Jordan Seeks Buffer Zone to Keep Syrian Islamists at Bay

Jordan would be prepared to send troops into Syria to prevent radical Islamists from menacing its border.

American and Jordanian Cobra attack helicopters fly over the desert during a military exercise, May 18, 2012
American and Jordanian Cobra attack helicopters fly over the desert during a military exercise, May 18, 2012 (USMC)

Jordan is preparing to send troops into southern Syria to carve out a buffer zone against Islamists in the area, the Financial Times reports on the day that Turkish media said Ankara was considering deploying troops in the north of the wartorn country.

Whether the two initiatives were coordinated was unclear. But if executed, they are bound to have a significant impact on a civil war that has raged for more than four years.

The uprising against Syrian president Bashar Assad has triggered a massive humanitarian crisis. Jordan and Turkey — which both host hundreds of thousands of Syrian refugees — have repeatedly urged their Western allies to help erect safe zones in the country to get food and medicine to civilians.

But European countries and the United States have shied away from direct military intervention, exhausted by more than a decade of war in the Middle East and wary of inadvertently aiding an increasingly Islamist opposition movement.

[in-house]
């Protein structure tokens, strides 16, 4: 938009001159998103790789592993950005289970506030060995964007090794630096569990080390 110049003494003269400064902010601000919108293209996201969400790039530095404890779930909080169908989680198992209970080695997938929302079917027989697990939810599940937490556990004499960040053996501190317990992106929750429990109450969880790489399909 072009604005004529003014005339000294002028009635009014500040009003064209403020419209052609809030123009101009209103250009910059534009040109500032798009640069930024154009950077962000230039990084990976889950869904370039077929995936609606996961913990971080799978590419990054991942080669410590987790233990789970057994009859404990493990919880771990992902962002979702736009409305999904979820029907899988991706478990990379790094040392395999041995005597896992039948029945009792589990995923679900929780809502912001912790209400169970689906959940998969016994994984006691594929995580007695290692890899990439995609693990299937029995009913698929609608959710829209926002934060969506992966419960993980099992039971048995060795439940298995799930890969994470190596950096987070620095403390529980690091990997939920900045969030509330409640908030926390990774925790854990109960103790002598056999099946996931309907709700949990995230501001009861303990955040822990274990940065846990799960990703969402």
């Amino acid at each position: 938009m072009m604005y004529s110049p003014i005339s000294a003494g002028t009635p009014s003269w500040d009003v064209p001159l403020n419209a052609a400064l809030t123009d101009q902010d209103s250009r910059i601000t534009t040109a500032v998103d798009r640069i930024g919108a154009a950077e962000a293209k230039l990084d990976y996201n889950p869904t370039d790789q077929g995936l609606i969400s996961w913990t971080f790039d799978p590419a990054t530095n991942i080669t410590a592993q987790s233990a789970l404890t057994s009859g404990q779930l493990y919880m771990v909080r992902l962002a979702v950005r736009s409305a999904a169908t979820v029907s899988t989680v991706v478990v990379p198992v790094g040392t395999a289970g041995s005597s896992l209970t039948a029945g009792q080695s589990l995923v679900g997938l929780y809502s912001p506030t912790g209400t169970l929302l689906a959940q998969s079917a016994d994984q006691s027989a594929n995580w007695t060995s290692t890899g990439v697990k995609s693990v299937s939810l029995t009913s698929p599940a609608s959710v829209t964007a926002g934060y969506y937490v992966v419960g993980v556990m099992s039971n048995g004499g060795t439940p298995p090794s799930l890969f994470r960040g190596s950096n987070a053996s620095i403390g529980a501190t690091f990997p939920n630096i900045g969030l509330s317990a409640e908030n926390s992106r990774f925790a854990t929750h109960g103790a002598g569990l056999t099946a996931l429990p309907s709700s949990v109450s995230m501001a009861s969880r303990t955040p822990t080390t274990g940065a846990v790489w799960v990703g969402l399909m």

Now Jordan’s hand is forced by the shifting military situation inside Syria, according to the Financial Times, and concerns that the Islamic State militant group could grab territory on its border.

Jordan — widely considered to have among the most professional armed forces in the region — has been involved in the Western training of non-Islamist Syrian rebels and provides support to NATO airstrikes against Islamic State targets in Iraq as well as Syria.

The air campaign has failed to set back the militants. In May, they conquered the Iraqi city of Ramadi, capital of the majority Sunni Anbar Province. The Iraqi army has had little success against Islamic State fighters while the Syrian regime seems bent on defeating its least fanatical opponents.

Assad’s forces are under pressure in the city of Deraa, less than ten kilometers from the Jordanian border, and expected to withdraw in the coming days. Jordanian or Jordanian-trained troops would then move in to deny the Islamic State a foothold on a border they are determined to erase.

One of the group’s objectives is to create an Islamic caliphate that spans the entire Sunni Muslim world.

Turkey is mulling military action in the north where, according to various local media, it plans to deploy some 18,000 soldiers thirty kilometers deep into Syria. However, the Turkish operation would be less about pushing back Islamic State militants than preventing a Syrian Kurdish state forming on its southern frontier that could worsen Turkey’s internal Kurdish security problems.

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